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In 1962 the two L.A. teams would share the luxurious new Dodger Stadium at Chavez Ravine. As Dodger tenants the Angels seemed even further below the salt and couldn't match such Dodger drawing cards as Sandy Koufax, Don Drysdale and Maury Wills. The Angels were amusing, but the Dodgers were winners, and there seemed to be no way to crack the older team's grip on the fan base. But on Nov. 27, 1961, the Angels had drafted out of the Baltimore organization a heretofore obscure career minor leaguer named Robert (Bo) Belinsky. After that, even Koufax would be hard-pressed to get his name in the local papers.
Belinsky was a street kid from Trenton, N.J., and pool, not baseball, was Bo's game. Unlike so many other city kids of the time, he had never longed to be a big leaguer. "No aspirations, no inspiration," he would later say. Instead he contented himself with pitching for small change in sandlot games, hanging out in billiard halls and indefatigably pursuing la femme.
Then, in 1956, he was "discovered" by a Pittsburgh scout and signed for $185 a month to pitch at Class D Brunswick, Ga. Belinsky pitched, with moderate success, in the minors for six years and was 25 when the Angels' Haney finally offered him a major league contract at the minimum salary of $6,000. "That isn't much money," Belinsky responded, accurately enough. "Why not make it $8,500?"
Haney was aghast. Belinsky had a 32-35 career record in the minors. And though he was lefthanded, threw hard and had developed an effective screwball, his chances of making the Angels' major league roster were considered minimal. When the club opened camp in Palm Springs on Feb. 24, 1962, Belinsky stayed home in Trenton.
Bud Furillo, who was then covering the team for the Los Angeles Herald Examiner, was immediately intrigued by an AP dispatch in which Belinsky reaffirmed his resolve to hold out and said he would happily pass the time that spring shooting a little pool by day and spending his evenings with "a lot of broads." By the time Bo finally did report to Palm Springs for further contract talks, he had been established in the public's eye as a rakehell of Errol Flynn dimensions.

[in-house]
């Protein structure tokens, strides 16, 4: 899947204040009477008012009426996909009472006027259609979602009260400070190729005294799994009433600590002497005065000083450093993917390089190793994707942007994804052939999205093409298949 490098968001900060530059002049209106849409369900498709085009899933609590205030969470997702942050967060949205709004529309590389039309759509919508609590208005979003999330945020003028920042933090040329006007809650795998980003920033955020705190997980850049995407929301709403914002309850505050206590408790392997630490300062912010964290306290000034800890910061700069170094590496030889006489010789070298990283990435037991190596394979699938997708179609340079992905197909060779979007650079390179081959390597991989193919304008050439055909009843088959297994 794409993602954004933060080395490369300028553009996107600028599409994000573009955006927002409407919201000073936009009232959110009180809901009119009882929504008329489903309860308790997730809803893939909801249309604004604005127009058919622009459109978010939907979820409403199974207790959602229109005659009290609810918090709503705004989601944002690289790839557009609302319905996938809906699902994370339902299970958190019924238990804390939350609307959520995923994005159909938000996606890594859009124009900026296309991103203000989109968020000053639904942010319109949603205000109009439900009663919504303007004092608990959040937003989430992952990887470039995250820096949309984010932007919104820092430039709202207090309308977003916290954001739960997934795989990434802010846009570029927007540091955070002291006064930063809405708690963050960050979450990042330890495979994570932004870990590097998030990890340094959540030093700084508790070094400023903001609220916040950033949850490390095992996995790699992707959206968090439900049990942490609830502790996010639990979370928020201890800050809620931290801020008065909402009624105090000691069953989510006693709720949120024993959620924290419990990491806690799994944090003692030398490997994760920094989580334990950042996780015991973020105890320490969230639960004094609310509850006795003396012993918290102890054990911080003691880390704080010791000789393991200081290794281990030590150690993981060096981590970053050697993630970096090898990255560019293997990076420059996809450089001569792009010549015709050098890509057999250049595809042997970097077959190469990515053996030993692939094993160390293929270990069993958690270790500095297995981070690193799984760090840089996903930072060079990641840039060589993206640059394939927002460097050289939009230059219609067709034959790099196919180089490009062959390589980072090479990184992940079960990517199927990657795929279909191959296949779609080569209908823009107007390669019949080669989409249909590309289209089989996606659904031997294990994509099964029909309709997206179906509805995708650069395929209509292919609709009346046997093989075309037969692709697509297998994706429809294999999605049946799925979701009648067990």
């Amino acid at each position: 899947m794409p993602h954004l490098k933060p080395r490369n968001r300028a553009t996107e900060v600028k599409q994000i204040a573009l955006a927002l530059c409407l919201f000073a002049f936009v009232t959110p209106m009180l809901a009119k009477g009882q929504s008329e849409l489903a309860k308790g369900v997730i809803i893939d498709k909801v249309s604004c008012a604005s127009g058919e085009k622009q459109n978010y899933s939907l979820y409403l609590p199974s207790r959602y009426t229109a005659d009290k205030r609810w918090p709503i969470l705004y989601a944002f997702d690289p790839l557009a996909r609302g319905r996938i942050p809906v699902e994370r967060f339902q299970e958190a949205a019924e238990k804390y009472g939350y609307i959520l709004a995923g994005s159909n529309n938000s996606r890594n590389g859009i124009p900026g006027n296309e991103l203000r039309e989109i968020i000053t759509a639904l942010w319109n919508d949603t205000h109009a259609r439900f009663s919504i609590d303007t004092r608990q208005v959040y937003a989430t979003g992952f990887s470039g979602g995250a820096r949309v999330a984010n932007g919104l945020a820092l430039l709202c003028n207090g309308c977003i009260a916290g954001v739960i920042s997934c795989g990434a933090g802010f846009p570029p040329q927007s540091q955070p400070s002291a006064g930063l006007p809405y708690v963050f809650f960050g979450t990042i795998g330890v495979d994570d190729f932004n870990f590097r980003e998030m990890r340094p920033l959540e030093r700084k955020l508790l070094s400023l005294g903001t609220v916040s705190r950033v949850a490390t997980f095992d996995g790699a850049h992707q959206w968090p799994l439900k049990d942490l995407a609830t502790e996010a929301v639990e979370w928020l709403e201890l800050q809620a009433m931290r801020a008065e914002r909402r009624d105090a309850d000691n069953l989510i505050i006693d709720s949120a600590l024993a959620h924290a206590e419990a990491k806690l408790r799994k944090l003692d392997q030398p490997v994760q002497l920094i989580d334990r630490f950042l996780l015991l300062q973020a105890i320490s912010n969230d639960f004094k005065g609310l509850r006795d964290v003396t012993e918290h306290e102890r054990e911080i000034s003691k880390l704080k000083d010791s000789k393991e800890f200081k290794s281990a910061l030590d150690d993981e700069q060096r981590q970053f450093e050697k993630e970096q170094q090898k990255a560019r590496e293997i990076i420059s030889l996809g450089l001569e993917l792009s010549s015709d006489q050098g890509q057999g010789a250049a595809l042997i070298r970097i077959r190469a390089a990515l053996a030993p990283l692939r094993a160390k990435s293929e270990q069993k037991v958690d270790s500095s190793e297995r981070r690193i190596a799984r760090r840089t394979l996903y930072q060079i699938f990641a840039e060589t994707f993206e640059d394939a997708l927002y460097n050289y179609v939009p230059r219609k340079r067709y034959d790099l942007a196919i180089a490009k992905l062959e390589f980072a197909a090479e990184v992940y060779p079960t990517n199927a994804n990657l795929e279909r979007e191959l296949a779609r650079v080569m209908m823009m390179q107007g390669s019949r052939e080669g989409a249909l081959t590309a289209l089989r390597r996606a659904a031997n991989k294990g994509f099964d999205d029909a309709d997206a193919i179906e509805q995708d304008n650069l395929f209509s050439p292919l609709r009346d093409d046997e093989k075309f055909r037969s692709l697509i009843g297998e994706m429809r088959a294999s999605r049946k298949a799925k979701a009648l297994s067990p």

With uncommon aplomb, Belinsky appeared—much to Haney's irritation—at his own poolside press conference, at which he expounded on his salary demands as well as on his plans to ravage every available starlet in Hollywood. The assembled reporters and team publicity director Irv Kaze recognized at once that in this impulsive lefthander they had a public relations bonanza, even if all he could pitch was bull and woo. For his part, Bo liked the attention. He quietly signed at Haney's price after first extracting a promise that there would be a midseason renegotiation of the contract if he did well. Haney thought the chances of that happening were about as promising as Belinsky's dating a movie star. He badly underestimated the young man on both counts.
Belinsky and Chance, an Ohio farm boy and country slicker who was as clever at cards as Bo was at pool, were the two rookies on the pitching staff, and together they quickly developed an affinity for the Hollywood life-style. Chance, a righthander with a blazing fastball and a bewildering peekaboo delivery, was considered a can't-miss prospect. Belinsky, on the other hand, was just one step away from the minors when he got his first start, on April 18 against the Kansas City Athletics at Chavez Ravine. He prepared for this momentous event by entertaining a young woman on the eve of the game. But he held the A's to two runs in six innings, with Fowler closing out the win.
Belinsky then beat Cleveland twice to run his record to 3-0. His fourth straight victory, on May 5, was a no-hitter at Chavez Ravine against Baltimore, the team that had let him go. "Oh, the irony of it all," said Belinsky in the locker room as he groomed himself for a night on Sunset Strip. It was the first no-hitter pitched for any California team and the first ever in the new Dodger Stadium. (Koufax would pitch the second, on June 30.) Just like that, Bo was famous.
A delighted spectator at the no-hitter was the renowned syndicated gossip columnist Walter Winchell; with his keen sense of ballyhoo, Winchell instantly recognized possibilities in the young pitcher that not even the sportswriters had perceived. "Walter Winchell invented Bo," says Rodgers, then the team's catcher and now the Angels' manager. "From then on, all you read in his column was "Bo Belinsky of no-hit fame was cooing last night at the Coconut Grove with Tina Louise' or some other starlet. Every out-of-work actress in Hollywood got introduced to Bo by Walter."
It would be the ruin of him, but Bo embraced Hollywood as no ballplayer ever had. "He inhaled it," Ferguson says. Says Belinsky today, "It was a fantasy world for me. When Walter Winchell wrote about you, pretty girls came out of the woodwork—Connie Stevens, Ann-Margret, Tina Louise, Mamie Van Doren [an off-again-on-again fiancée of Belinsky's]. I took one look at Hollywood and said, 'This is where I'm going to live.' "